National Honor Society
The National Honor Society (NHS) is a nationwide organization for high school students in the United States and outlying territories, which consists of many chapters in high schools. Selection is based on four criteria: scholarship (academic achievement), leadership, service, and character. The National Honor Society requires some sort of service to the community, school, or other organizations. The time spent working on these projects contributes towards the monthly service hour requirement. The National Honor Society was founded in 1921 by the National Association of Secondary School Principals. The Alpha chapter of NHS was founded at Fifth Avenue High School by Principal Edward S. Rynearson in Pittsburgh, Pennsylvania.
Pittsburgh, Pennsylvania, U.S.
National Honor Society groups are commonly active in community service activities both in the community and at the school. Many chapters maintain a requirement for participation in such service activities.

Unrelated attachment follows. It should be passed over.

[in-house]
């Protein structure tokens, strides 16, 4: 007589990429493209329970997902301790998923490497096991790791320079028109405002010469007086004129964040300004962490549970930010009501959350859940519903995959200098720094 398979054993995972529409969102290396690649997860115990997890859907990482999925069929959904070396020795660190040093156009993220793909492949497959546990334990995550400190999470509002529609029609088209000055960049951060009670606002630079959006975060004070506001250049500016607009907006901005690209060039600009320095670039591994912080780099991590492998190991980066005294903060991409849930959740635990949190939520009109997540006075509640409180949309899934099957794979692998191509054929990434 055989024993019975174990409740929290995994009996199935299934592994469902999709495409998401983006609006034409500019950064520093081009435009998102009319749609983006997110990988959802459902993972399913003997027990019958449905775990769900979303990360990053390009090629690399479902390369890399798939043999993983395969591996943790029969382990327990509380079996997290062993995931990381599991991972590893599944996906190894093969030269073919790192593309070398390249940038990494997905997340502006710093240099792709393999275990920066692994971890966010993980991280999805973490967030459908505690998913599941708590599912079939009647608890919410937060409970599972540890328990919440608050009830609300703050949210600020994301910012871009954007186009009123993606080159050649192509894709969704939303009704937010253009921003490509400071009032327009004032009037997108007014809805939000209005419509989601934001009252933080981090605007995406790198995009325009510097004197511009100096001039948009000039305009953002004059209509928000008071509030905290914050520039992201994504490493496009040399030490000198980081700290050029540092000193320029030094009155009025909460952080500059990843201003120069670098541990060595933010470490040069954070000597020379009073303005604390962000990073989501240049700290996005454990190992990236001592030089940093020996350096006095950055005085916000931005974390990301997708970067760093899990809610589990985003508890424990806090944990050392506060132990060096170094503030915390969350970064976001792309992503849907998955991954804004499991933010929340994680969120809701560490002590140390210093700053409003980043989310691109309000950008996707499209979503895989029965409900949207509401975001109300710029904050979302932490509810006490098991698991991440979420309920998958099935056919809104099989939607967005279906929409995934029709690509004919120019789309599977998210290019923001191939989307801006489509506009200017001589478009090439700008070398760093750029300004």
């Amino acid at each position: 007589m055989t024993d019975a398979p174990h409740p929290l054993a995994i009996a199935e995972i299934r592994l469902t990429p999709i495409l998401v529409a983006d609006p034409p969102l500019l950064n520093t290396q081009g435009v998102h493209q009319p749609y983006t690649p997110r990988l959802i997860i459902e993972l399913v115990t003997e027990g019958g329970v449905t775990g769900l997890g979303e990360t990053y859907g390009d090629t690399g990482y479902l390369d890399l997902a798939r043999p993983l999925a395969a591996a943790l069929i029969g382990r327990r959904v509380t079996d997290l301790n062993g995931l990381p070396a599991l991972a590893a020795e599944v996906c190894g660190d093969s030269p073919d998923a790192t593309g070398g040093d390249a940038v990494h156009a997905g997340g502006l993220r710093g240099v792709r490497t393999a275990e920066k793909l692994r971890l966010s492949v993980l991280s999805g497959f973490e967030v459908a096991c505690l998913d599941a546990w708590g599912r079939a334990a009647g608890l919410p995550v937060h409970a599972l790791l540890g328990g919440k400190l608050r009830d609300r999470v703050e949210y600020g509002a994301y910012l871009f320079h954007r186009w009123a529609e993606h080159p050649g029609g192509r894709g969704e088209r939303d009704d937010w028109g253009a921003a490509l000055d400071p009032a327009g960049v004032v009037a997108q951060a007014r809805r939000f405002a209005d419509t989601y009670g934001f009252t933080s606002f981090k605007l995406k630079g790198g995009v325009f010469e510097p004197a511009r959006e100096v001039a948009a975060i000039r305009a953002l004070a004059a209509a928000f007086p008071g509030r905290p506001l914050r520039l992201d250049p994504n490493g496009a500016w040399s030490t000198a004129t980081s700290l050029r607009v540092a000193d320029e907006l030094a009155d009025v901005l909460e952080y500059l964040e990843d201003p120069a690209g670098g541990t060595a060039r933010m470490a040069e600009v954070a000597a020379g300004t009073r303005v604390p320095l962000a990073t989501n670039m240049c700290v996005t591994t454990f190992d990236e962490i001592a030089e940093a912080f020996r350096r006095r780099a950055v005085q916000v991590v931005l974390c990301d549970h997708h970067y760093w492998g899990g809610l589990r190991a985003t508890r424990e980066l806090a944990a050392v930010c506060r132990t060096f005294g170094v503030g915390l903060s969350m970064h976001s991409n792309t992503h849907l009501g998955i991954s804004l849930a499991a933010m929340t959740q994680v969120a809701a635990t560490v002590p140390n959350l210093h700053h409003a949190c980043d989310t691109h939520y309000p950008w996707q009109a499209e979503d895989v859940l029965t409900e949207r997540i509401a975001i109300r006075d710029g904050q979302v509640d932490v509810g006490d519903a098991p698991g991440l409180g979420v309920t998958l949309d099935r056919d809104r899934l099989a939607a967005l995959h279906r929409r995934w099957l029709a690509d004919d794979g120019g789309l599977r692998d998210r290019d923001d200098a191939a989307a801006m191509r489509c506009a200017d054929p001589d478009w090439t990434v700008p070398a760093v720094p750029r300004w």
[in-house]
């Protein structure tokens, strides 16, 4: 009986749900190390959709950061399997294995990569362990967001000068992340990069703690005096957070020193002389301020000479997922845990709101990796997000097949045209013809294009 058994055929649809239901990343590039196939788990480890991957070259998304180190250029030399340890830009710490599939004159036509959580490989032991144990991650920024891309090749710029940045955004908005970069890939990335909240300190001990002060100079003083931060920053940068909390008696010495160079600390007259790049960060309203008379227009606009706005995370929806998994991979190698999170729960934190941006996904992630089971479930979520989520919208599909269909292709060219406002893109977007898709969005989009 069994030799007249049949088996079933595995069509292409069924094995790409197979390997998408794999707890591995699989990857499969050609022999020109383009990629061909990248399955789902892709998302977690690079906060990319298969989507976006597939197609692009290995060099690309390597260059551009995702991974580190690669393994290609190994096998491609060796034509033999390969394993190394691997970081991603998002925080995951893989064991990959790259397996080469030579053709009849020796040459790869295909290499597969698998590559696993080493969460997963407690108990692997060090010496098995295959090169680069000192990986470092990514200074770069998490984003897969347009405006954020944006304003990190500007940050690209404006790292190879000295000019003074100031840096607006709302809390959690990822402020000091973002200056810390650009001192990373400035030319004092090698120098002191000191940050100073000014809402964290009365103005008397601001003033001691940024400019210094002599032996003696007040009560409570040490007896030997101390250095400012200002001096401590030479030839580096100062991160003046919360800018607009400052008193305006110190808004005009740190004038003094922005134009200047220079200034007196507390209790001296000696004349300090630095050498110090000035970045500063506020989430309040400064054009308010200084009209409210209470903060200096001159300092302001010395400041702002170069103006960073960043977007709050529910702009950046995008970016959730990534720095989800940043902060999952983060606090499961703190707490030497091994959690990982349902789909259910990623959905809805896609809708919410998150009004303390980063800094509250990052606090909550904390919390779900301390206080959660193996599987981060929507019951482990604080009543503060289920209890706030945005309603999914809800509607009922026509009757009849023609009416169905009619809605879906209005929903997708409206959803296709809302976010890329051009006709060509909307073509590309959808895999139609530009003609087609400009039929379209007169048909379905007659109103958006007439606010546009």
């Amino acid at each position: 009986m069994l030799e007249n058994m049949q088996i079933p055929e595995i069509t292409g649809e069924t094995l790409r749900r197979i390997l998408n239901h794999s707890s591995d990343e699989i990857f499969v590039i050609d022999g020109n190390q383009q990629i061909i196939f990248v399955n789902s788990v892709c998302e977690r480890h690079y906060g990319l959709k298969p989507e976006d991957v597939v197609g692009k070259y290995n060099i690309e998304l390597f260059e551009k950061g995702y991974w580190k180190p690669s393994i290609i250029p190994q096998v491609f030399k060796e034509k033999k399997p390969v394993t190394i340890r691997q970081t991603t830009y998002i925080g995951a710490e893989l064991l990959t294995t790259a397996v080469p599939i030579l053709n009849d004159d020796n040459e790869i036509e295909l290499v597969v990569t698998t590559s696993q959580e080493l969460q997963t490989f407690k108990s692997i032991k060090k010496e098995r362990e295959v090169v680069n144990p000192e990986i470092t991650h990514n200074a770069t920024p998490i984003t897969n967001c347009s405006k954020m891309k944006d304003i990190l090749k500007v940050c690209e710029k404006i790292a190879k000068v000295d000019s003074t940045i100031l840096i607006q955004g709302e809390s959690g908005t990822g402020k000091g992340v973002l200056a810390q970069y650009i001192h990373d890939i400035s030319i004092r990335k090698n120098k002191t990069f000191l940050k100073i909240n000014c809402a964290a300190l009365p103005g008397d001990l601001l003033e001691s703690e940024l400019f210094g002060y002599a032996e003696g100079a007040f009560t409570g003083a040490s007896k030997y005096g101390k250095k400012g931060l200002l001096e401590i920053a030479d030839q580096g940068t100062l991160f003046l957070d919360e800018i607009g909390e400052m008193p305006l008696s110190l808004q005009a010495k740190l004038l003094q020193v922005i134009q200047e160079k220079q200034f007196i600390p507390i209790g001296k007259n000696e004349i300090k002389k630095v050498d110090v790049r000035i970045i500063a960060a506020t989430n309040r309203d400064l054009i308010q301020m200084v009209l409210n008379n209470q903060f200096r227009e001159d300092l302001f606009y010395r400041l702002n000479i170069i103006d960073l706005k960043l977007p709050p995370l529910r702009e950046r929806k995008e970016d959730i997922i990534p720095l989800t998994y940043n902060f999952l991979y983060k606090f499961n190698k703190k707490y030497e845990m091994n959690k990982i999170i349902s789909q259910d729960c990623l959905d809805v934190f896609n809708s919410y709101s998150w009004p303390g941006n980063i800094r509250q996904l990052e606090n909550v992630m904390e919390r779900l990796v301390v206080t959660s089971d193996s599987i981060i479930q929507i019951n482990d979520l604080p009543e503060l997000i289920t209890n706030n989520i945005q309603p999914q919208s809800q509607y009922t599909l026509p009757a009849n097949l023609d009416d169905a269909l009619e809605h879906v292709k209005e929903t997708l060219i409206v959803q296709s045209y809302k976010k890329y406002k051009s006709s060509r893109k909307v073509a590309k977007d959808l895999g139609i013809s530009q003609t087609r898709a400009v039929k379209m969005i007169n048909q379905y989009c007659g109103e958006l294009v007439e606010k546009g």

In addition, NHS chapters typically elect officers, who, under the supervision of the chapter adviser, coordinate and manage the chapter as a student organization.
Over one million students are estimated to participate in the National Honor Society. NHS and NJHS chapters are found in all 50 states, the District of Columbia, Puerto Rico, many U.S. territories, and Canada. They can also be found in areas of Asia; Pakistan has three schools maintaining an active chapter. They further can be found in international and American schools throughout the globe.
- Whoever claims to be noble must conduct himself nobly.
- (Figuratively) One must act in a fashion that conforms to one's position, and with the reputation that one has earned.
Since 1946, the National Honor Society has given out more than $15 million in scholarship awards. In the 2018-19 school year, 600 awards will be distributed, including 1 National Winner ($25,000), 24 national finalists ($5,625 each), and 575 national semifinalists ($3,200 each).